From top left to right: Anjali with her siblings, Anjali and her siblings earning how to drive a bicycle with the help of their father, Anjali’s youngest sister playing garba with their father, and Anjali and her siblings with their mother Rama

It rained heavily as we drove nearly three hours to get to our hotel. My sister and I were so tired that we fell asleep before we went inside the room. My sister wanted to use the toilet, but it was not the Indian style that we were used to. My mom helped her use the bathroom and my sister went back to sleep.

The next morning, my younger sister saw my new mom wearing a short skirt. And she called out to me and said, “Didi (elder sister) look, she’s wearing small skirt, doesn’t she feel shy?” I told her, “Shhh, she will hear you and then she’ll be upset. Be quiet.” But my mom already heard her and said, “It’s ok.” We never saw women wearing anything short. Then we went out for breakfast. There was nothing that we knew or liked except bananas. There were pancakes, waffles, and other things that we had never ever seen, not even in books or on TV!  We had bananas and omelette for breakfast, after which we went shopping for clothes. I was so surprised to see such a big store, then I found out that it was called a ‘mall.’ We bought some pretty dresses and night clothes and went back to the hotel.

We stayed in the hotel for few more days, then moved to an apartment in Thane. For my parents, it was hard because the bathroom was Indian and there was no furniture. We had to get a lot of things. We sisters feared the dark, so we kept the lights on the entire night. We all slept in the same room. One day I woke and didn’t see my mother. I started crying, worried about how to take my sisters back to the hostel. She came out – she was in the other room. After that night, my mom left a note beside me even if she went to the bathroom. We watched Hindi movies on the iPad. It was something familiar. Our parents sent us for classes so that we had a routine. People were friendly to us, and we learnt a lot of new things. My mom bought north Indian food from outside because that’s what we always ate. She didn’t cook north Indian food. Her cousin lived a few houses down, and we spent time with them. I learned to use a library, got pocket money, made choices on how to spend it, and ate out at restaurants.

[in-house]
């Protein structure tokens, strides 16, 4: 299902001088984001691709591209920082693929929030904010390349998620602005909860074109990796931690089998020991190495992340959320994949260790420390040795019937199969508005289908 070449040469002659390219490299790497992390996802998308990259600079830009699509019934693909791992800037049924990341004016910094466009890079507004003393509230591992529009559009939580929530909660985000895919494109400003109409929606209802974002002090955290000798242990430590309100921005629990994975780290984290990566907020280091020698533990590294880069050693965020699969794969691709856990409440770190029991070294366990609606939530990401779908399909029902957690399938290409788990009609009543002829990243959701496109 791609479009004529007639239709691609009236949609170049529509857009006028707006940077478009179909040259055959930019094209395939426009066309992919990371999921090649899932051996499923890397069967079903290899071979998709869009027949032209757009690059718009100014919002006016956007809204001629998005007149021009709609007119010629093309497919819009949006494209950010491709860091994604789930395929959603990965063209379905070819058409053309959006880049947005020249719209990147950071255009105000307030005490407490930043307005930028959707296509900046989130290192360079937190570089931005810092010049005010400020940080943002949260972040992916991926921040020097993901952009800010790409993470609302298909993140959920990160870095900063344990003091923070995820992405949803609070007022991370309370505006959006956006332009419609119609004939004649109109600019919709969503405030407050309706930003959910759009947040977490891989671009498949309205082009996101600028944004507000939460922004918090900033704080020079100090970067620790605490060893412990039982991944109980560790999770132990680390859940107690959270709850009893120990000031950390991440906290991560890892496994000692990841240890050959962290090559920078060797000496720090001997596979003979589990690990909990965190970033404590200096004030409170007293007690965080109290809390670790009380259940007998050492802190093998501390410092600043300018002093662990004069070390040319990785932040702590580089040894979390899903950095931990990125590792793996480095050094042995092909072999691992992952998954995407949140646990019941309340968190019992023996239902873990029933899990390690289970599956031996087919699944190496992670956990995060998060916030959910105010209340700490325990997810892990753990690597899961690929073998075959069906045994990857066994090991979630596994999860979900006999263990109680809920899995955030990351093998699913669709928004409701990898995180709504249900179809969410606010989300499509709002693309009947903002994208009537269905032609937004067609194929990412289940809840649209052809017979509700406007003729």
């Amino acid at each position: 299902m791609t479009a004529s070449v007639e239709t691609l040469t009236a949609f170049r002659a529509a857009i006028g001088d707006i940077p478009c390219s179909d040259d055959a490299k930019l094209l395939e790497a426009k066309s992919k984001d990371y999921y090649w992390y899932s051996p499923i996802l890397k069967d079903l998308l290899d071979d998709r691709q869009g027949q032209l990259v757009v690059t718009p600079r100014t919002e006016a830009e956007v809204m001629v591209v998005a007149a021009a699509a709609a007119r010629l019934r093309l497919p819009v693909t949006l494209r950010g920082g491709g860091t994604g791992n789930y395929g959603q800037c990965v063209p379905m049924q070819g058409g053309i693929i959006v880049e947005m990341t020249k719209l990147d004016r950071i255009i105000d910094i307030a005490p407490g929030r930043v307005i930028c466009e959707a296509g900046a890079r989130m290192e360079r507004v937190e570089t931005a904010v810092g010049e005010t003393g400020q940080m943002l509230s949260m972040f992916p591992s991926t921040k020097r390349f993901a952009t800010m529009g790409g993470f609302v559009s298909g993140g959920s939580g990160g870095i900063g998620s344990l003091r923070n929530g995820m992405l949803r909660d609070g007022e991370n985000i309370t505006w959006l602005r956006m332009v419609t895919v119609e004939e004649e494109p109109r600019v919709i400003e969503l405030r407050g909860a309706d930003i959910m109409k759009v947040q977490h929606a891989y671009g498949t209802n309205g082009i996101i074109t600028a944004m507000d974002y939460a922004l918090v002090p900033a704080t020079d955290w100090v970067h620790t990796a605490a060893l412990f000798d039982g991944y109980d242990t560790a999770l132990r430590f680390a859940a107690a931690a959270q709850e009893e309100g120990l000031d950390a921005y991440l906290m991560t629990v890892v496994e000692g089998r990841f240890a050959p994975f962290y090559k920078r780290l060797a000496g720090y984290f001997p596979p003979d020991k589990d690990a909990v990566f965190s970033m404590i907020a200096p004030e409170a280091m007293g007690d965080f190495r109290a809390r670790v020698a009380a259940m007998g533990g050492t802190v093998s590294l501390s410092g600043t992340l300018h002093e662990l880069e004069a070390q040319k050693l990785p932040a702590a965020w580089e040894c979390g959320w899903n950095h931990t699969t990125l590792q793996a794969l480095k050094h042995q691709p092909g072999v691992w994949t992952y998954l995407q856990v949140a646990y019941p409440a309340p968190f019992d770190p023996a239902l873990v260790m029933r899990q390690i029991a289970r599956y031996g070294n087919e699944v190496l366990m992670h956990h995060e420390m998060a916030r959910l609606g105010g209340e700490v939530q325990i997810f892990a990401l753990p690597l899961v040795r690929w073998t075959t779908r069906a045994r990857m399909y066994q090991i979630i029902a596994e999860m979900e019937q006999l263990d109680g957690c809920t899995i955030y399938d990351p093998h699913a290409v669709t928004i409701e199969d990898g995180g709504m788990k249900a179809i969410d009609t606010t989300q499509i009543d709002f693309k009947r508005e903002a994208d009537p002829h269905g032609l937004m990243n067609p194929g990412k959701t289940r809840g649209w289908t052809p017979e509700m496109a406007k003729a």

Soon it was time for the court hearing. I asked my mom what will happen at the court hearing. She said, “They will ask you if you want to live with us or go back to the hostel.” I asked, “What if I said no, I want to go back?” She replied, “The judge will listen to your choice. You will go back to the hostel and I will go home.”

I had to make that decision for me and my sisters. I decided that I will say yes. I wanted to live with them because I liked the few days that I spent with them. I felt safe. I was also happy to give them the responsibility of caring for my sisters. I couldn’t accept her the same as my birth mom, but I felt comfortable with my new mom.

When the judge asked me if I was ready to go with my new parents I said “Yes, my sisters and I will go with our new family.”

(Anjali Fahnline enjoys designing clothes and henna, is an avid photographer and is excited to help other children in similar circumstances. You can read more of her writing at Anjali’s corner at www.forallourkids.com)

You may also want to read Sangitha’s piece on adoption.